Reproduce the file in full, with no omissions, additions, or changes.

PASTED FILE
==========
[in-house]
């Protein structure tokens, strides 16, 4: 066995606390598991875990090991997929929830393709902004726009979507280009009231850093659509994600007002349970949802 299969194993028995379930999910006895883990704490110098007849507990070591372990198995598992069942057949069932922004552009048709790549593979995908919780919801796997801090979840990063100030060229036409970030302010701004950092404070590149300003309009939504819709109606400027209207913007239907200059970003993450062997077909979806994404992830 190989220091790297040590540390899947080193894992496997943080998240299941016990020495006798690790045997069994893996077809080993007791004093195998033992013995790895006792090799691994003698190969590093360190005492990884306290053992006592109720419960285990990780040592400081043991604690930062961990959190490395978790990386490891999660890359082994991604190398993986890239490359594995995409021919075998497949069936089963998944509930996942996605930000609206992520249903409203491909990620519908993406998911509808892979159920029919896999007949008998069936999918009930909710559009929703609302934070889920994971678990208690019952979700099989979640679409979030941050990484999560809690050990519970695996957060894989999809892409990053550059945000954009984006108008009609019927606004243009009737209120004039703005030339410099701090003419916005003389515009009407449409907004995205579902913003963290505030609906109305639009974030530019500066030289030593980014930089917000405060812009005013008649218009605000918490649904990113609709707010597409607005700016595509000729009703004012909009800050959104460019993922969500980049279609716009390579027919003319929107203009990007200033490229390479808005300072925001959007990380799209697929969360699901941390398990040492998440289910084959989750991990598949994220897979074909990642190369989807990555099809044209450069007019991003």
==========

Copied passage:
[in-house]
């Protein structure tokens, strides 16, 4: 066995606390598991875990090991997929929830393709902004726009979507280009009231850093659509994600007002349970949802 299969194993028995379930999910006895883990704490110098007849507990070591372990198995598992069942057949069932922004552009048709790549593979995908919780919801796997801090979840990063100030060229036409970030302010701004950092404070590149300003309009939504819709109606400027209207913007239907200059970003993450062997077909979806994404992830 190989220091790297040590540390899947080193894992496997943080998240299941016990020495006798690790045997069994893996077809080993007791004093195998033992013995790895006792090799691994003698190969590093360190005492990884306290053992006592109720419960285990990780040592400081043991604690930062961990959190490395978790990386490891999660890359082994991604190398993986890239490359594995995409021919075998497949069936089963998944509930996942996605930000609206992520249903409203491909990620519908993406998911509808892979159920029919896999007949008998069936999918009930909710559009929703609302934070889920994971678990208690019952979700099989979640679409979030941050990484999560809690050990519970695996957060894989999809892409990053550059945000954009984006108008009609019927606004243009009737209120004039703005030339410099701090003419916005003389515009009407449409907004995205579902913003963290505030609906109305639009974030530019500066030289030593980014930089917000405060812009005013008649218009605000918490649904990113609709707010597409607005700016595509000729009703004012909009800050959104460019993922969500980049279609716009390579027919003319929107203009990007200033490229390479808005300072925001959007990380799209697929969360699901941390398990040492998440289910084959989750991990598949994220897979074909990642190369989807990555099809044209450069007019991003």